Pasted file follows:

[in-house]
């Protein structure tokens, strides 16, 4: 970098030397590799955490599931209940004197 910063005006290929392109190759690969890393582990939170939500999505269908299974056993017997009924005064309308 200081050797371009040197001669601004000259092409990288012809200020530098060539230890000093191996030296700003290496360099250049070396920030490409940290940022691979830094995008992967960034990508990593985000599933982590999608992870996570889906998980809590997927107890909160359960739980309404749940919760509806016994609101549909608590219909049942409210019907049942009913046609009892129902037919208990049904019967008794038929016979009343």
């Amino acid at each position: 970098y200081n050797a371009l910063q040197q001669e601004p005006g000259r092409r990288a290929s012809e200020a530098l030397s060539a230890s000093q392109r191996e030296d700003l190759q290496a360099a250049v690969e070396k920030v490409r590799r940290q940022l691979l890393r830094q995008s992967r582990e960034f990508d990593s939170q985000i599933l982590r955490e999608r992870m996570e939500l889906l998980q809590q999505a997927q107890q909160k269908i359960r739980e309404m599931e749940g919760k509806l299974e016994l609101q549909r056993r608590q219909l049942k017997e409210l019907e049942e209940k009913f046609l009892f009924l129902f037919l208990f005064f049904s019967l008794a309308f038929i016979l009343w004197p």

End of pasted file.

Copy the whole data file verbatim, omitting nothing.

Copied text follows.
[in-house]
């Protein structure tokens, strides 16, 4: 970098030397590799955490599931209940004197 910063005006290929392109190759690969890393582990939170939500999505269908299974056993017997009924005064309308 200081050797371009040197001669601004000259092409990288012809200020530098060539230890000093191996030296700003290496360099250049070396920030490409940290940022691979830094995008992967960034990508990593985000599933982590999608992870996570889906998980809590997927107890909160359960739980309404749940919760509806016994609101549909608590219909049942409210019907049942009913046609009892129902037919208990049904019967008794038929016979009343």
């Amino acid at each position: 970098y200081n050797a371009l910063q040197q001669e601004p005006g000259r092409r990288a290929s012809e200020a530098l030397s060539a230890s000093q392109r191996e030296d700003l190759q290496a360099a250049v690969e070396k920030v490409r590799r940290q940022l691979l890393r830094q995008s992967r582990e960034f990508d990593s939170q985000i599933l982590r955490e999608r992870m996570e939500l889906l998980q809590q999505a997927q107890q909160k269908i359960r739980e309404m599931e749940g919760k509806l299974e016994l609101q549909r056993r608590q219909l049942k017997e409210l019907e049942e209940k009913f046609l009892f009924l129902f037919l208990f005064f049904s019967l008794a309308f038929i016979l009343w004197p």